When a creditor fails to enforce its lien in a Chapter 7 case, you are left exposed. Not so under Chapter 13.
Non-Enforcement of a Lien in Chapter 7
In a blog post a couple weeks ago we got into what happens when a creditor with a lien on something you own does not enforce that lien in a Chapter 7 “straight bankruptcy” case. This can happen when the collateral depreciates quickly, and may not be worth the cost and effort of repossession. The creditor may not be able to resell it for much, although it may be worth a lot to you.
We used the example of a laptop or tablet computer you bought for $500. It depreciates very quickly because technology moves fast, and people are justifiably afraid of viruses hidden in used computers. But it’s likely worth a lot to you because you’re installed your favorite software. And you constantly put more and more of your data on its hard drive. All your videos, photos, and documents can be stored in the cloud (and probably should be!). But still, for many people their computer is worth to them way beyond what they paid for it.
But because the computer has almost no resale value for the creditor, it may simply not bother contacting you or your bankruptcy lawyer during the few months of a Chapter 7 case. So you may be able to keep it without paying anything more.
Aggressive Enforcement of a Lien in Chapter 7
On the other hand, the creditor may also sensibly figure that the laptop/tablet is worth a lot to you. So it could also use that leverage to make you pay the entire balance on the account. An aggressive creditor could even force you to pay more than the $500 you paid for the computer. If you owe $1,000 on the account because of other minor items you bought, items that the creditor would never pursue, it could make you to pay that full balance to prevent it from repossessing the computer.
This situation could be aggravated if you don’t hear from the creditor during the 3-4 month Chapter 7 case. The lien against your computer survives the bankruptcy case. Right after the case is over the creditor could approach you to repossess the computer. It could try to use its leverage at the time to make you pay the entire debt. You could always surrender the computer (and maybe everything else you bought) and owe nothing. But if you really want to keep what you bought the creditor has you at a disadvantage.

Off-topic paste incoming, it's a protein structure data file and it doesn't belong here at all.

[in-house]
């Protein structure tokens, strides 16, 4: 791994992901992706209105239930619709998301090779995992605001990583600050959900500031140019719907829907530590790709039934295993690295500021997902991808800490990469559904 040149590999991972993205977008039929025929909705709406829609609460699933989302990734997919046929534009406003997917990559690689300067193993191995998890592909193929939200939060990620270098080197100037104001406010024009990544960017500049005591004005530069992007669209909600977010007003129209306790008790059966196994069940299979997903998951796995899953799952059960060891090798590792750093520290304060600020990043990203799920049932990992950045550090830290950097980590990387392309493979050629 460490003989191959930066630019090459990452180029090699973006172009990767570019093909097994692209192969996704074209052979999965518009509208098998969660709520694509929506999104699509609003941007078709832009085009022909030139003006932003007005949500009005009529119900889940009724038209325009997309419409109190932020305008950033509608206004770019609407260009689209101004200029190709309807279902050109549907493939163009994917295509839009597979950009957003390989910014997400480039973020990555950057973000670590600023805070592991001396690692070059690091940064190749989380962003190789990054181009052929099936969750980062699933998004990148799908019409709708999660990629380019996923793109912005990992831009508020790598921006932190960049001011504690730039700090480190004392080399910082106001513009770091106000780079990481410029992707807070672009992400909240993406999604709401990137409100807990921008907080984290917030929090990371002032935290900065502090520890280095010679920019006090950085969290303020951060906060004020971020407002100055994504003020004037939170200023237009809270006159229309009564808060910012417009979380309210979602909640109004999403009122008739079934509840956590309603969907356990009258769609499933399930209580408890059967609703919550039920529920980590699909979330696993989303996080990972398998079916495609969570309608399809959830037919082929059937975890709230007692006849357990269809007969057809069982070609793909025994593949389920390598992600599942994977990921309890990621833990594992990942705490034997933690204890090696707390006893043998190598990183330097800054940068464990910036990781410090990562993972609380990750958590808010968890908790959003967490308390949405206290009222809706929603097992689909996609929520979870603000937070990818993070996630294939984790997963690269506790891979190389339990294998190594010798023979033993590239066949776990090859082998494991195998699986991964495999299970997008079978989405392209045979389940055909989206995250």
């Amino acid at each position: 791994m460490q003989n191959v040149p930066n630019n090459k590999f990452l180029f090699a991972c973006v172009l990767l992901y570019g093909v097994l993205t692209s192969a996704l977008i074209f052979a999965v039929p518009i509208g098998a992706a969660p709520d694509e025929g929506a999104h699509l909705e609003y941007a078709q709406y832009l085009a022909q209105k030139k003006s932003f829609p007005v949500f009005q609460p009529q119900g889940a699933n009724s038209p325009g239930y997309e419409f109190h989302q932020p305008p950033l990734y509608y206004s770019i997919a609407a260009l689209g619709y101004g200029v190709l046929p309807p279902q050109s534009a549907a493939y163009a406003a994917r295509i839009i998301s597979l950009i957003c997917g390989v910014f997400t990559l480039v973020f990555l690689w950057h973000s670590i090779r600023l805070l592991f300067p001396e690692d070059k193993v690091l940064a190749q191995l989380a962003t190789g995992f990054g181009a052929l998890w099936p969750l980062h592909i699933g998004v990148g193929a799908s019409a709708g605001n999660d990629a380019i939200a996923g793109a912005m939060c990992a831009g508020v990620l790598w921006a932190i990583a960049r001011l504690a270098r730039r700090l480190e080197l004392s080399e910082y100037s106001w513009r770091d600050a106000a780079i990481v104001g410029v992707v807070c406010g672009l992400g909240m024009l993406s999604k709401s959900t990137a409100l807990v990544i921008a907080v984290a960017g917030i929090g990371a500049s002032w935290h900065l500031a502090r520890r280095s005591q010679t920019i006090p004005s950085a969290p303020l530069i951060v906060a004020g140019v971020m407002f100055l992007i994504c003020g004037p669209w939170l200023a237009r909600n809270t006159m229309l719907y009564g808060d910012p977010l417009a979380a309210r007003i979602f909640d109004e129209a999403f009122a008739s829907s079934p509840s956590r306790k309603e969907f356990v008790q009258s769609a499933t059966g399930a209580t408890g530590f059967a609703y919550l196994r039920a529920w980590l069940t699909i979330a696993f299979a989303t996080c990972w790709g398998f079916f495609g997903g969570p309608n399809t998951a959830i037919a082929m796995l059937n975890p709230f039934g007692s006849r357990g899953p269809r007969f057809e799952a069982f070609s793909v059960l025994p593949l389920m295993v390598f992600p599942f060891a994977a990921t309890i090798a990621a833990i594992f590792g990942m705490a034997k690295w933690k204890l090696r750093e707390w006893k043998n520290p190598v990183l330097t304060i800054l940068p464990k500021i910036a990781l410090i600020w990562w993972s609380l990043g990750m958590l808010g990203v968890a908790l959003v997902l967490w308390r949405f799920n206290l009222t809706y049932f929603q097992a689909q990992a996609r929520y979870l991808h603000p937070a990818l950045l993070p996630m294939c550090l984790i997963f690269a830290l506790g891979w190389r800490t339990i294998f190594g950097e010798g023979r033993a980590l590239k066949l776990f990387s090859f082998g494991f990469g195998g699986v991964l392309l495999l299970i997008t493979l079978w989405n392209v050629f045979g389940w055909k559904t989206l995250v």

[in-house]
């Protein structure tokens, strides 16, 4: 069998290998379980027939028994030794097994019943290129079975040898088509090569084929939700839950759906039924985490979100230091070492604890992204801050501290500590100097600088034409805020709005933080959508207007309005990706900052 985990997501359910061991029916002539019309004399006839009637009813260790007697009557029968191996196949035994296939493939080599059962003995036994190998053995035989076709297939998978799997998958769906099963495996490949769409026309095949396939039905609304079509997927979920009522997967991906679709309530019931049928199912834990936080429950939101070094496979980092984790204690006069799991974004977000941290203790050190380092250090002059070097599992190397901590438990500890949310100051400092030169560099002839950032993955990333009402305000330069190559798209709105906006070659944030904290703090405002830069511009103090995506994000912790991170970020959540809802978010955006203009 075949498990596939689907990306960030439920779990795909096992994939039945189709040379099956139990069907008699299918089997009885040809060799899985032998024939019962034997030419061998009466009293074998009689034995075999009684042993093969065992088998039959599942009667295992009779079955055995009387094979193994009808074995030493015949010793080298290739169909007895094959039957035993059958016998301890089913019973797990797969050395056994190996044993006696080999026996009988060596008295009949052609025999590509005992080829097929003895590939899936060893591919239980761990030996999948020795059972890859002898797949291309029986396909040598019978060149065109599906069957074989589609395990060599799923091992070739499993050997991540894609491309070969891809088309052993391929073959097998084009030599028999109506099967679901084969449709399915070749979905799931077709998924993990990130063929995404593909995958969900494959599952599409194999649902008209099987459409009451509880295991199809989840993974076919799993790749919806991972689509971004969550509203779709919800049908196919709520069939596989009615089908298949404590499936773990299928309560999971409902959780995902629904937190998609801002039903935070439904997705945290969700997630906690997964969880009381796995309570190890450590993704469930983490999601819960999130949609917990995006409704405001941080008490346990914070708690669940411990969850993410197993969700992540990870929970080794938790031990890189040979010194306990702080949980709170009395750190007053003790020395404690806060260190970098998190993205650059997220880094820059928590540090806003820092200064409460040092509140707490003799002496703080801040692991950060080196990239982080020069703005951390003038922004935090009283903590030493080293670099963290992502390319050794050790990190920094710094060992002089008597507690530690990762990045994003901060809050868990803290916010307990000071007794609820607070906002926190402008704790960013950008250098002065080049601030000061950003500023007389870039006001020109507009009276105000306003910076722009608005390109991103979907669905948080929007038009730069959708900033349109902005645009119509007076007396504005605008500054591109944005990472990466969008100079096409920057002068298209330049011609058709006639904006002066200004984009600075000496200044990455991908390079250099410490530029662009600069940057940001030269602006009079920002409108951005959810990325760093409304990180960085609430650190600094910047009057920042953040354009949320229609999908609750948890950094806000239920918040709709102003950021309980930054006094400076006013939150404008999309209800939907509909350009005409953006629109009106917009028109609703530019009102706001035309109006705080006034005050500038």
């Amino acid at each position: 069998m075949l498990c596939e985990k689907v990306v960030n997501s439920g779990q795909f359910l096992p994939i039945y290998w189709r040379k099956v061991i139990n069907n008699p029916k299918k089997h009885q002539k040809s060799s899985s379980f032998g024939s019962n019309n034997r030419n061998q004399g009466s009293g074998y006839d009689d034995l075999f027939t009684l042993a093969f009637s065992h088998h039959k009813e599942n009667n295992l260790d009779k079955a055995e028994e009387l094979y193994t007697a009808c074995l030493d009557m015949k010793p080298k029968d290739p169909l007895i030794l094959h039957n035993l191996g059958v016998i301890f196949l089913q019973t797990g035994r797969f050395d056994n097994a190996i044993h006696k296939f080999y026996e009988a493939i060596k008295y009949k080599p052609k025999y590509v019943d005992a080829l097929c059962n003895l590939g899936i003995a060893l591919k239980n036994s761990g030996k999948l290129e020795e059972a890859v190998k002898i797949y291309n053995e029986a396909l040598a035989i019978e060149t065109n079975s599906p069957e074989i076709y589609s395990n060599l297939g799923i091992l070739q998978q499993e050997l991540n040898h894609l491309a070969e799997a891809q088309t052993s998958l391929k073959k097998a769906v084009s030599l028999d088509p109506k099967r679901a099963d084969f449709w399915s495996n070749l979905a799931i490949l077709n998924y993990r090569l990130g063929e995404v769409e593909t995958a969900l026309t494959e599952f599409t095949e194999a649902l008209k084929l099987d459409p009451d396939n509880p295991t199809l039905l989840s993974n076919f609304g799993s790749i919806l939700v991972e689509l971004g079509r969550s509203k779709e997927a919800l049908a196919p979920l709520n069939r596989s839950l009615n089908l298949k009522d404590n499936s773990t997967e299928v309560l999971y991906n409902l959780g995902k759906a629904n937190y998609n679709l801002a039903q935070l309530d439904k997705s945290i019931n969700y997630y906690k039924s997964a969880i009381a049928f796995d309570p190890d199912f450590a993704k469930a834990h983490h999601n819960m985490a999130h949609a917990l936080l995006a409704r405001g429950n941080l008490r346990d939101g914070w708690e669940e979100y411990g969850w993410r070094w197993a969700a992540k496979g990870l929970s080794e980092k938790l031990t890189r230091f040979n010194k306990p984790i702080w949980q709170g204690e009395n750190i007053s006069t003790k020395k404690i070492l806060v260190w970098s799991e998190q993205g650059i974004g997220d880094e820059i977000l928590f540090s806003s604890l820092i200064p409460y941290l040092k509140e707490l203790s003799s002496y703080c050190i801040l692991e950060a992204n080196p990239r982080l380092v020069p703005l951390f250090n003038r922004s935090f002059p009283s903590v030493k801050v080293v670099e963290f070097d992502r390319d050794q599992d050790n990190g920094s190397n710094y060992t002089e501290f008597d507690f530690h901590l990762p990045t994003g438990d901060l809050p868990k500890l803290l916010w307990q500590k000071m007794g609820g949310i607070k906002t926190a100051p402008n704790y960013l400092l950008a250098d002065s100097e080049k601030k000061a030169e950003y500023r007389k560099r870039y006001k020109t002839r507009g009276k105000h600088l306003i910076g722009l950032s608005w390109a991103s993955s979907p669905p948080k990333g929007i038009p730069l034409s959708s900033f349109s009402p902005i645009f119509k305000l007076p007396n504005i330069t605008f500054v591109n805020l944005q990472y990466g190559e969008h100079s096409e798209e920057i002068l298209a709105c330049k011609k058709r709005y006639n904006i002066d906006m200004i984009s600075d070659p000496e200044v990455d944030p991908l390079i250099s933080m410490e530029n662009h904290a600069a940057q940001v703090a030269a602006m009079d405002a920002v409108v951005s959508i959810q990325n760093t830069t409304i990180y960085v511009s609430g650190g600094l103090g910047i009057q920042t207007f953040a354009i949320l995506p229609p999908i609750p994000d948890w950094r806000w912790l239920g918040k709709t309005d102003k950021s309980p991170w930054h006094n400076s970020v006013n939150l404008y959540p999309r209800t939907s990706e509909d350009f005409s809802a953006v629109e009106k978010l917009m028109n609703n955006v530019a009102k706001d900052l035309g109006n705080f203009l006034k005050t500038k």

Chapter 13 “Adjustment of Debts” Solves This Problem
Filing a Chapter 13 case elegantly fixes this problem.
First, what if in a Chapter 7 case there really was a lien but the creditor didn’t object to the debt being treated as unsecured? The lien would continue to exist, throughout the life of the case and thereafter. But during the years of the Chapter 13 case the creditor could not repossess the computer or take any other action against it without filing a motion in the bankruptcy court. And then after the end of the case the creditor would almost for sure not pursue the computer. By that time that computer would truly be worthless, if you hadn’t already gotten rid of it.
Second, what if the creditor clearly does have a lien and your Chapter 13 plan acknowledges that fact? Your plan would clearly state what you believe to be the computer’s fair market value. Let’s say you say it’s $100. The creditor would then have a specific amount of time to object to that value. If it does object there would be some dickering about the value. If the creditor doesn’t object—it probably wouldn’t since there’s so little at issue—it’s stuck with that valuation. During the course of your case you would pay that $100, plus probably a bit for interest on $100. The rest of that creditor’s debt would be treated as an unsecured debt, along with your other “general unsecured” debts. That means it would be paid only to the extent that you had spare money to pay them after paying your living expenses and other more important debts. Often you pay only pennies on the dollar on these low-priority debts are paid, and sometimes pay nothing.
The Satisfying Result
Chapter 13 tends to minimize what you have to pay on arguably secured collateral, while minimizing your risks.
You get to propose whether you and your lawyer think the debt is secured in the first place. If you believe the debt is secured, you get to propose what the collateral that you want to keep is worth. The creditor is stuck with that valuation if it doesn’t timely object. And if it does object, the creditor doesn’t have any unfair leverage. The bankruptcy court is a very handy and efficient arbitrator to determine the fair market value.
If you want to keep something like a laptop/tablet that you bought for $500, that’s not likely reason enough to file a Chapter 13 case. But if the collateral is worth a lot more, the same principles apply so filing Chapter 13 may be worthwhile. Or if you need to file Chapter 13 for other reasons, the way it also saves you money and aggravation in dealing with liens is an extra bonus.